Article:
Our axis of orientation both as researchers and as therapists is to pick out what the axes of orientation and issues are for each member of the family in turn. These may be expressed explicitly or be implicit. Certain members of a family may conspicuously fail to recognize any axis of orientation or to pick up the existence of any issues other than their own.

In order to recognize persons and not simply objects, one must realize that the other human being is not only another object in space but another center of orientation to the objective world. It is just this recognition of each other as different centers of orientation, that is, as persons, which is in such short supply in the families of schizophrenics we have studied.

There are as many issues as people can invent, but we have come to regard the issue of person perception as central in all the families we have studied. Although this issue may be central as we perceive it, we have to recognize that it is not necessarily seen or accepted as such by the family members themselves.

If active mystification consists in disguising, masking, the praxes and/or processes of the family, in befogging the issues, and in attempting to deny that what is the issue for oneself may not be so for the other, we have to ask how we decide what to us is the central issue, if our perception of the central issue is disjunctive with the perceptions of the family members themselves.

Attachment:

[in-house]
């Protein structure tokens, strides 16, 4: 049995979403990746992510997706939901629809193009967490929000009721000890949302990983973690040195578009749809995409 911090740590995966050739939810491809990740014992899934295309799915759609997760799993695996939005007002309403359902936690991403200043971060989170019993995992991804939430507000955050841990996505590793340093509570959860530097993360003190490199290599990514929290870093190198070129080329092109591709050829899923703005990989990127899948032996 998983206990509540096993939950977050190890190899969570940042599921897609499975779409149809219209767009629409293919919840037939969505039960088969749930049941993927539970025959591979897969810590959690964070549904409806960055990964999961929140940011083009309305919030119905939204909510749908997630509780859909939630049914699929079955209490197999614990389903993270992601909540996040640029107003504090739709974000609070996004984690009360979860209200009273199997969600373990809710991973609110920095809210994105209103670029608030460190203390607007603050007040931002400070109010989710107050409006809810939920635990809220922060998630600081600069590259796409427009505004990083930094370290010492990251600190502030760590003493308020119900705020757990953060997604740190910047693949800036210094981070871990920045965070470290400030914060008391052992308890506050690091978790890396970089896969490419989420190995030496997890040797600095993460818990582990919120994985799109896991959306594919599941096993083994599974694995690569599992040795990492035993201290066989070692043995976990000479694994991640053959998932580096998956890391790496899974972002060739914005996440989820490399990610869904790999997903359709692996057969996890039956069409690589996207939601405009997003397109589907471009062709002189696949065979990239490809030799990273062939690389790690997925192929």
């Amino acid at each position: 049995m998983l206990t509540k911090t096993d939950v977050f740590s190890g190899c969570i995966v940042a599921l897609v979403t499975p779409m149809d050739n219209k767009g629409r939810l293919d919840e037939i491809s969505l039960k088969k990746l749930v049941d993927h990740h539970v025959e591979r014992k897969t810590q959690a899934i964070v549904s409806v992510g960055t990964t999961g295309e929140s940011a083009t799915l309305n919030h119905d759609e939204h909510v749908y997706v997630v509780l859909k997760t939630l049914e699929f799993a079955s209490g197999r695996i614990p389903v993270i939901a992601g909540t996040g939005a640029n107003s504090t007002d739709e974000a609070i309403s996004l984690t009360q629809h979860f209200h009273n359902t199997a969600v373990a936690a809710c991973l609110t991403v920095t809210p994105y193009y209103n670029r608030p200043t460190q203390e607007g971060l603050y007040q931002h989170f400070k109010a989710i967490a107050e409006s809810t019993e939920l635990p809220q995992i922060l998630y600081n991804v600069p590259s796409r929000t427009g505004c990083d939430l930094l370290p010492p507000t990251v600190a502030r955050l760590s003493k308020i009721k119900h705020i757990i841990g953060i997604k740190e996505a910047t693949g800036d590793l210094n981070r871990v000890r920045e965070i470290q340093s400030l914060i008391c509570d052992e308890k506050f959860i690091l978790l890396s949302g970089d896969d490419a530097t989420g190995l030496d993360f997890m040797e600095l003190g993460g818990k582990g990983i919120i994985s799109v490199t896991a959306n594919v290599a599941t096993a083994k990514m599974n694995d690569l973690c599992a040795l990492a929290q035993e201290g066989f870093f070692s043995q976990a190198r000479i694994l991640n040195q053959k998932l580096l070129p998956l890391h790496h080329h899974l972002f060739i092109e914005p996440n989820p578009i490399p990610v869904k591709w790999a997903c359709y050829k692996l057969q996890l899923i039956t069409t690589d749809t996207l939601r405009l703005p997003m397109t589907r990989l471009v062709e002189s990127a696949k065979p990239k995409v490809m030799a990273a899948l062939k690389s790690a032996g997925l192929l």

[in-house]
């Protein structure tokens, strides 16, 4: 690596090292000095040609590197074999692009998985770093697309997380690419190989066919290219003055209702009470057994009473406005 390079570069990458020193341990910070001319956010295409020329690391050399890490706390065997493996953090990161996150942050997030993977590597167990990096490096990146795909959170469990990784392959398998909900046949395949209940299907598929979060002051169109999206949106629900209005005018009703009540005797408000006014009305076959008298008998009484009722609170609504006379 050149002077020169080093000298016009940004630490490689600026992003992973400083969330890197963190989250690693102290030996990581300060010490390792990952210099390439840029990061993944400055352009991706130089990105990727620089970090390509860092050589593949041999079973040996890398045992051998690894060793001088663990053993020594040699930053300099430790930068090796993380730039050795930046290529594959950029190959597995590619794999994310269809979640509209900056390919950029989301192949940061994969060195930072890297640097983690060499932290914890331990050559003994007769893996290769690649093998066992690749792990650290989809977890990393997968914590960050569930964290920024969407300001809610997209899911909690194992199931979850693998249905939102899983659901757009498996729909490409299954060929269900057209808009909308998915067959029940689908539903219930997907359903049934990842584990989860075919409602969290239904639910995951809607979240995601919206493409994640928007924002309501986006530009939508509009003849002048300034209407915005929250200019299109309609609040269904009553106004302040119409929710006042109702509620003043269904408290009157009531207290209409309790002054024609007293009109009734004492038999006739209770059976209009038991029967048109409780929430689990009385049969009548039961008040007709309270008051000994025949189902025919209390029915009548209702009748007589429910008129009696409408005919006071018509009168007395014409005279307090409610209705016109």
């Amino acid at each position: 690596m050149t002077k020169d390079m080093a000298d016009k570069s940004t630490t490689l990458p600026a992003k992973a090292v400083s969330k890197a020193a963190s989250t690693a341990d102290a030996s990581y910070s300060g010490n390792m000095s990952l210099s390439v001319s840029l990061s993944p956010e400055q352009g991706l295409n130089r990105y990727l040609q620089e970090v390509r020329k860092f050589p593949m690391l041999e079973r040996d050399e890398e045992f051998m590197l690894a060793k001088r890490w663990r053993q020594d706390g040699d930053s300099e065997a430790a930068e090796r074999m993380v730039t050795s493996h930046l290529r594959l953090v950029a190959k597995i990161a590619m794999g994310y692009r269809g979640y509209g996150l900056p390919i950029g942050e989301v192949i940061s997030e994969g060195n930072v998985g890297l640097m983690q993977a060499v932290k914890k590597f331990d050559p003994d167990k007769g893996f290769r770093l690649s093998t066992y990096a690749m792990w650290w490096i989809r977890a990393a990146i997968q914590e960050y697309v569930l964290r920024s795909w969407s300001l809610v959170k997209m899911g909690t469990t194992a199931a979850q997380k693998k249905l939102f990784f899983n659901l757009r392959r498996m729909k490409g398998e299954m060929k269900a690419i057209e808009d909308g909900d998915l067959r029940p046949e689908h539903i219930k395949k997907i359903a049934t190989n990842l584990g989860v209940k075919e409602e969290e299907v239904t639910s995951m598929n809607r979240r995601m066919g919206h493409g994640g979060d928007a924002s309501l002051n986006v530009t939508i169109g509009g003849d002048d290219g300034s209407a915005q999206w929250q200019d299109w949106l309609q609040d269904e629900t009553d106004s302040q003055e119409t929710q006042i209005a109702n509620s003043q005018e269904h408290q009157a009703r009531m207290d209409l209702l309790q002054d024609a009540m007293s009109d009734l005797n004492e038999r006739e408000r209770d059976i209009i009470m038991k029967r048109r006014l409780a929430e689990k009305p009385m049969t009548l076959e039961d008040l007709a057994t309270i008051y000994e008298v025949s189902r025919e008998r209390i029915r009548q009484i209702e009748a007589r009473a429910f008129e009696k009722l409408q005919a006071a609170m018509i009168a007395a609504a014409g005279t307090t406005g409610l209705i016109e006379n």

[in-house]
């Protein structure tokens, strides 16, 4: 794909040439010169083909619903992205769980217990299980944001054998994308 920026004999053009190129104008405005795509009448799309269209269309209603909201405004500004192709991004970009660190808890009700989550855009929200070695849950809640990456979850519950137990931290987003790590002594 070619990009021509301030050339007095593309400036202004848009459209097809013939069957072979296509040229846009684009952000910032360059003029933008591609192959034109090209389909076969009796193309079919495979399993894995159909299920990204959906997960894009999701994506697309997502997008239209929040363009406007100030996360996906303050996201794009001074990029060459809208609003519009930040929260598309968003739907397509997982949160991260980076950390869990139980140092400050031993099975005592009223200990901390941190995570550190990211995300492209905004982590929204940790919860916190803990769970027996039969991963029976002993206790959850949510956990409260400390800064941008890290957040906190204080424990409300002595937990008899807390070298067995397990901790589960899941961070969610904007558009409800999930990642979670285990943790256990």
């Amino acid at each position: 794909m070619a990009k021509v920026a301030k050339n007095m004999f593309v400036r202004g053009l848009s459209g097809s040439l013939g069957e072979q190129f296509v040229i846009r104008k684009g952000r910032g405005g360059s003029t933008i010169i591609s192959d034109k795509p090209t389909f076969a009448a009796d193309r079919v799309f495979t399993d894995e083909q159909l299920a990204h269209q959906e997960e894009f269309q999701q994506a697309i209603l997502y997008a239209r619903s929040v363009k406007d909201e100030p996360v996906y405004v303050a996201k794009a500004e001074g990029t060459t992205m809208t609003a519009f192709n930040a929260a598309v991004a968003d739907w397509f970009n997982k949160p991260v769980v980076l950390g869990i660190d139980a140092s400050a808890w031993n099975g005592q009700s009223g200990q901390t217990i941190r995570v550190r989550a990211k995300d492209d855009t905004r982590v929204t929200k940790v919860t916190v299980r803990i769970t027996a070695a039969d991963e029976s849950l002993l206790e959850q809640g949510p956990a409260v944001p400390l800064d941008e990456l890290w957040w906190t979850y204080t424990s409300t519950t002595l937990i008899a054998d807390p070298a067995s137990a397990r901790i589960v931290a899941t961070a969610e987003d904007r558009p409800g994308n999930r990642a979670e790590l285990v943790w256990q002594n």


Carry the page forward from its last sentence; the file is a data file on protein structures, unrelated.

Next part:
The only safeguard here is to present the perspectives of everyone in turn (including our own) on "the shared situation," and then to compare the evidence for the validity of different points of view. For instance, one can pick out certain axes of orientation in terms of which the actions of the family are evaluated by particular others: